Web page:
He’s a visiting musician, she’s lived in the city her whole life.
He has millions of adoring fans, she has none.
He can’t sleep at night and neither can she.
In the city that never sleeps, neither do they.


4. // part iv

{ a longer chapter. this one is kind of rough and all over the place, so sorry lol. favourite, comment and enjoy. }   the songs featured in this chapter: As We Are Now // Saint Raymond Silent // Tori Kelly Right There // Ariana Grande (acoustic verison)

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shawn // part iv

She is waiting for me in front of a dark and narrow building, leaning against a graffitied wall with her guitar case slung over one shoulder. She wears a black skirt which exposes her long, slender legs, a pair of black pumps and scalloped tux top. My stomach churns at the sight of her.

“I thought you’d bailed on me for a moment,” she greets me with a grin.

“Never,” I scoff, shooting one back at her.

She beckons for me to follow her up the steps towards the dark building. It looks like a warehouse from the outside, but as I step through the door I’m surprised to be greeted with a large space scattered with small tables and stools instead of chairs, a bar along one side of it and a small stage at the far end.

“Welcome to The Ice House. One of the only bars in New York that permits underage drinking and live music,” she introduces me, making a vague gesture around the room. “The party doesn’t start for another half-hour, but performers get free drinks and I thought we could take advantage of that.”

“You drink?” I raise an eyebrow at her. Her petite frame and innocent features don’t hint that she’s the kind of girl who spends her Saturday evenings drinking alcohol. “How old are you?”

She shrugs in way that probably means yes, but could also mean no. “Sixteen.”

I gulp. I hadn’t assumed that she was older than me. Nor that she drinks. This girl is full of surprises. She saunters over to the bar and slips onto one of the stools. A bartender approaches her immediately, flicking her bleached blonde locks over her shoulder with a manicured hand. She greets Jasmine with a bright smile. “The usual?”

Jasmine nods. “And whatever he wants.”

The bartender looks at me expectantly and I fumble over my words. “Er...a lemonade please.”

“Coming right up,” the bartender replies.

I sink onto the stool beside Jasmine and glance at her uncertainly. She answers my question without me having to verbalize it. “You know, I find a tiny bit of alcohol helps with the nerves,” she explains. “It’s kind of become a habit.”

“How long have you been performing here?”

“For about six months – two months before my dad-” she cuts herself off and stares at the floor, her brown hair shadowing her face. I don’t push her to continue. Instead, an uncomfortable silence stretches between us, so thick it could suffocate me.

The bartender nudges two glasses across the counter and I smile to thank her. Jasmine’s glass contains a clear liquid identical to mine, with a lemon floating above a generous portion of ice. She sips it tentatively and glances at me, her eyes suddenly much brighter and her expression clearer and more open.

I’m still kind of confused. I wandered into an insignificant music shop yesterday afternoon in order to purchase some guitar picks but ended up meeting this small but deeply intriguing girl and agreeing to accompany her to a gig the following evening. Spontaneous isn’t one of my most predominant characteristics, but I like it.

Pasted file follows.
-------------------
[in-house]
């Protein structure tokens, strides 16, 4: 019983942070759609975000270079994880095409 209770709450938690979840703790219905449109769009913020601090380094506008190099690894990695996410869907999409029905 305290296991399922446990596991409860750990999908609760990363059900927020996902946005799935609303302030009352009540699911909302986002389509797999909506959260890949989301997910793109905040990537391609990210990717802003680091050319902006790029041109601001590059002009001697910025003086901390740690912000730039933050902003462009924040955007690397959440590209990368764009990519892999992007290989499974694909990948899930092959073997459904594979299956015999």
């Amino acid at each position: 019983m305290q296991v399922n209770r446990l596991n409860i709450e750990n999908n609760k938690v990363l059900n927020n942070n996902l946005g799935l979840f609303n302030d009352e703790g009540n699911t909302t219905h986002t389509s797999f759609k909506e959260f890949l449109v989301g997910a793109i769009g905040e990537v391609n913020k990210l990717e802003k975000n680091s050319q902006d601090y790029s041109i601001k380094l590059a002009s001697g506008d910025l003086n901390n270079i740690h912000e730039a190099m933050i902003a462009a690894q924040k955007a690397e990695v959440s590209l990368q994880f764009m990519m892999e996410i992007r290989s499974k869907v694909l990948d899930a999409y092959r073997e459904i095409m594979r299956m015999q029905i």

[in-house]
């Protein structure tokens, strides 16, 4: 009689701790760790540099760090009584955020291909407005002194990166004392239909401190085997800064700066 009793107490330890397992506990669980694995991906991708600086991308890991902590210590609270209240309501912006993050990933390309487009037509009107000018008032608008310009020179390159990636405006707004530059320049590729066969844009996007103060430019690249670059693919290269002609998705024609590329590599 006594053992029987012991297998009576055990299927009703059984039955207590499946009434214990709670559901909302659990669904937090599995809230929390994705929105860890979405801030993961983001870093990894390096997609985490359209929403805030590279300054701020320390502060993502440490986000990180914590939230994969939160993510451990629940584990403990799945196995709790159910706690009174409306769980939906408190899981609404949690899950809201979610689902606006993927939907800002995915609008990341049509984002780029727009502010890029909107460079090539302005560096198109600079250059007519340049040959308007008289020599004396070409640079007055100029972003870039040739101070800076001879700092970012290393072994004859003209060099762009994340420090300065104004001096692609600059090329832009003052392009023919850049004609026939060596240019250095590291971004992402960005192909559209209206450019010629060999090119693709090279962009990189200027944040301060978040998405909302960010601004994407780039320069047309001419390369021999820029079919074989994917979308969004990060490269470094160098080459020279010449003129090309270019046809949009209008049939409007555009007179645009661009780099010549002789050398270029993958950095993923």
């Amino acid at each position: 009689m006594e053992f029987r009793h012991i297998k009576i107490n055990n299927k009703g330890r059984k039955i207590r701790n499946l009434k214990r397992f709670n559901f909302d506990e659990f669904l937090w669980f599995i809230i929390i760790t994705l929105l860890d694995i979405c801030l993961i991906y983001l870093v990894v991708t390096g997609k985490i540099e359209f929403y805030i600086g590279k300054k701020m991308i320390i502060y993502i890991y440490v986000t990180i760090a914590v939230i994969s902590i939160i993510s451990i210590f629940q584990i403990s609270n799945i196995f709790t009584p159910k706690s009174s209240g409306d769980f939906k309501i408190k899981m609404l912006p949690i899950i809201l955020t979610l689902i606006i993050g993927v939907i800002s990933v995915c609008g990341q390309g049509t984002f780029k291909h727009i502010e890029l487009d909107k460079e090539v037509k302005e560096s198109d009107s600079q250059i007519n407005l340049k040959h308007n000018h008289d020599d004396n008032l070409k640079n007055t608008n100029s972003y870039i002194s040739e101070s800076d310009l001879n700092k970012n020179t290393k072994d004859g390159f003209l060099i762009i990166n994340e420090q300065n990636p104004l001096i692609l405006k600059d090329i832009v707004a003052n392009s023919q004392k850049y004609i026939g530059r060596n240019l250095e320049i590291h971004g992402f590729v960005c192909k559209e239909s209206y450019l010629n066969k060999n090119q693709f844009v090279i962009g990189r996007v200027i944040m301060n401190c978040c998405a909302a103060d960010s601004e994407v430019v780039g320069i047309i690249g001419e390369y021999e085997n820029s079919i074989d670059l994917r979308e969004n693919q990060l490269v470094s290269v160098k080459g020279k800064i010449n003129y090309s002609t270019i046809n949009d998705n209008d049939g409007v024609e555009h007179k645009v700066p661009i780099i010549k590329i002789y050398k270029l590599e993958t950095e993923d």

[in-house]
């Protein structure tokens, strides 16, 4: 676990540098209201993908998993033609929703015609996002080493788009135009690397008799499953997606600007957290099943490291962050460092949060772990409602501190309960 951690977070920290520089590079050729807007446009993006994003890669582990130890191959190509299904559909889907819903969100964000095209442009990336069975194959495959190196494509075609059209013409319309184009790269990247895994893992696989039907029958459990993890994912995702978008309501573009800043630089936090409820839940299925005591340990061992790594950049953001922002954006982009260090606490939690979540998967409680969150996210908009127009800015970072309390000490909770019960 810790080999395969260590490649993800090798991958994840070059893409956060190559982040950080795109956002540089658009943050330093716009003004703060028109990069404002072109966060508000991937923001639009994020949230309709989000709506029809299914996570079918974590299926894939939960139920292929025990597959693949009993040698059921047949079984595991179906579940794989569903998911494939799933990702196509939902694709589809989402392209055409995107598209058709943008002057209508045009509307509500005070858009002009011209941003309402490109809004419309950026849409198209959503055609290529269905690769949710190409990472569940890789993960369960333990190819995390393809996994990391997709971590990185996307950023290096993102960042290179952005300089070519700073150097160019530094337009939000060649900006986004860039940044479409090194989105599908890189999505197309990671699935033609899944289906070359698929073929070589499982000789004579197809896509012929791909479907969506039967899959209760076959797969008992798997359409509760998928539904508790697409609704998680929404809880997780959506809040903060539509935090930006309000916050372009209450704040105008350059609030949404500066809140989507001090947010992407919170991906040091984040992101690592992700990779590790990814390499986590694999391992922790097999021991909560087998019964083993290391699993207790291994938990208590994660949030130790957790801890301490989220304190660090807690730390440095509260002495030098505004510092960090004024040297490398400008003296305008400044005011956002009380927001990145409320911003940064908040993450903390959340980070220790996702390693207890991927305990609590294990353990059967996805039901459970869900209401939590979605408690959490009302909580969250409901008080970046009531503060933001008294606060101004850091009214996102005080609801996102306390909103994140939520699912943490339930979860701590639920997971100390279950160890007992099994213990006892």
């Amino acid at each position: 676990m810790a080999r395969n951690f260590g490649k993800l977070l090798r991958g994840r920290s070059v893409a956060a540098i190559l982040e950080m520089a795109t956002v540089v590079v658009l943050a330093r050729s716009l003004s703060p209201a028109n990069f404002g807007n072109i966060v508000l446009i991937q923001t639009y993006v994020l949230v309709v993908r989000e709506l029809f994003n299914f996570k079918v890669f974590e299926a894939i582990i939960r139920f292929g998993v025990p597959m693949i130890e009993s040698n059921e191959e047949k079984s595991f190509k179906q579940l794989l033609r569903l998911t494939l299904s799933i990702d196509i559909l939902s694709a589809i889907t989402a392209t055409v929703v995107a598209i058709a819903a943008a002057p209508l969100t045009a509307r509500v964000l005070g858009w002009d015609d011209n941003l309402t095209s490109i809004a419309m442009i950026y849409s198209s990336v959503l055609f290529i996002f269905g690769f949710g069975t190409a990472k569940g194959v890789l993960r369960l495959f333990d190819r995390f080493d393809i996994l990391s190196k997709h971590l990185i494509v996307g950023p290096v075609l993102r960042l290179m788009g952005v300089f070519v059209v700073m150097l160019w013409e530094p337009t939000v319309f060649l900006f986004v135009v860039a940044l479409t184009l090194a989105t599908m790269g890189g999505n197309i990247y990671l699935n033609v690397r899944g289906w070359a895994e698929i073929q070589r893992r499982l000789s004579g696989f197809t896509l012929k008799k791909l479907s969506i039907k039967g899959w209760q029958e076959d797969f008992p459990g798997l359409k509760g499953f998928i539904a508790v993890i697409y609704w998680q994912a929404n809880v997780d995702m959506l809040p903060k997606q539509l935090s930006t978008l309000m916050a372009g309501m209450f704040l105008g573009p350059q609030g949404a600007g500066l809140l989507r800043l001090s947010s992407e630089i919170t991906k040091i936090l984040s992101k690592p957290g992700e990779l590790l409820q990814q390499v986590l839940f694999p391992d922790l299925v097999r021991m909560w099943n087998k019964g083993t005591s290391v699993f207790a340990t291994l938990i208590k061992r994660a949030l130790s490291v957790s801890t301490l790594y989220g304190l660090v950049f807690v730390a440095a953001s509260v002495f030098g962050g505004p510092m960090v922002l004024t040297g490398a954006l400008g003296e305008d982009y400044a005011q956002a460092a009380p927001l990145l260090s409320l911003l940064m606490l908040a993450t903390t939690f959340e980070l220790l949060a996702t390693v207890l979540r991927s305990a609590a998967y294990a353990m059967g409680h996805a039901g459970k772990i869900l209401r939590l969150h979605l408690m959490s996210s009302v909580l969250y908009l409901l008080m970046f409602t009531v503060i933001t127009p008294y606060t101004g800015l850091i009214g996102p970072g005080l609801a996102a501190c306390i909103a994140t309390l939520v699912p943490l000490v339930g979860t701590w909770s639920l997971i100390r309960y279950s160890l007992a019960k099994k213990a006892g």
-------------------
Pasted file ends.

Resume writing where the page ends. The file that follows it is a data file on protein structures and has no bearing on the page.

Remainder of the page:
“So, tell me. What possessed the famous  Shawn Mendes to go to a bar with a random and quite boring girl from New York?”

“I was wondering the same thing,” I grin at her. She nudges my knee with hers playfully and my stomach churns – a feeling I’ve been experiencing often in these past two days. It’s the same feeling I get before I go on stage. Almost like the feeling of just jumping off something and hoping that the ground would be there when I land. But if it’s both terrifying and amazing, you should definitely pursue it.

She gulps back the rest of her drink and jumps off the bar stool, hitching her guitar over her shoulder. “I’ve got to go...warm-up my voice and tune my guitar, you know. The show will be starting in fifteen minutes. I’ you later.”

I bite my lip as she walks off before calling out, “Good luck!”

She stops and spins around. “Shawn, I thought you were in show-business. You should know that ‘good luck’ is  not the right phrase.”

“Oh, damn,” I curse, chuckling slightly. “I mean, break a leg!”

She grins and trots off, leaving me sitting on my own on the barstool. I take a swig from my drink and check my phone, sending a quick message to Calum telling him I’ll be out tonight and not to worry. Not that he would; he’s probably too busy partying in a stranger’s penthouse apartment or something. The difference between me and Calum is that whilst I would rather be jamming with a few friends, he would sooner be out partying. Whilst I’m looking forward to the future, Calum’s biggest fear is growing old; he’s only good at being young.

People start rolling in steadily, filling up The Ice House. There are people of all ages mulling around and squeezing onto the small stools scattered around the room – not just reckless teenagers taking advantage of the underage drinking policy. I sit alone, not saying a word to anybody and doing my best to melt into the crowd; immersing myself in the muffled sound of conversation which fills the room and waiting for Jasmine to appear on stage.

A few minutes later, though, a lanky boy waddles onto the stage cradling a guitar that is too big for his skinny arms. He sits down on a chair in the centre of the stage and starts to play a song which barely carries out over the lull of conversation and the clinking of glasses. The song seems to wear on for too long and I fiddle with my phone, spinning it between my fingers lazily.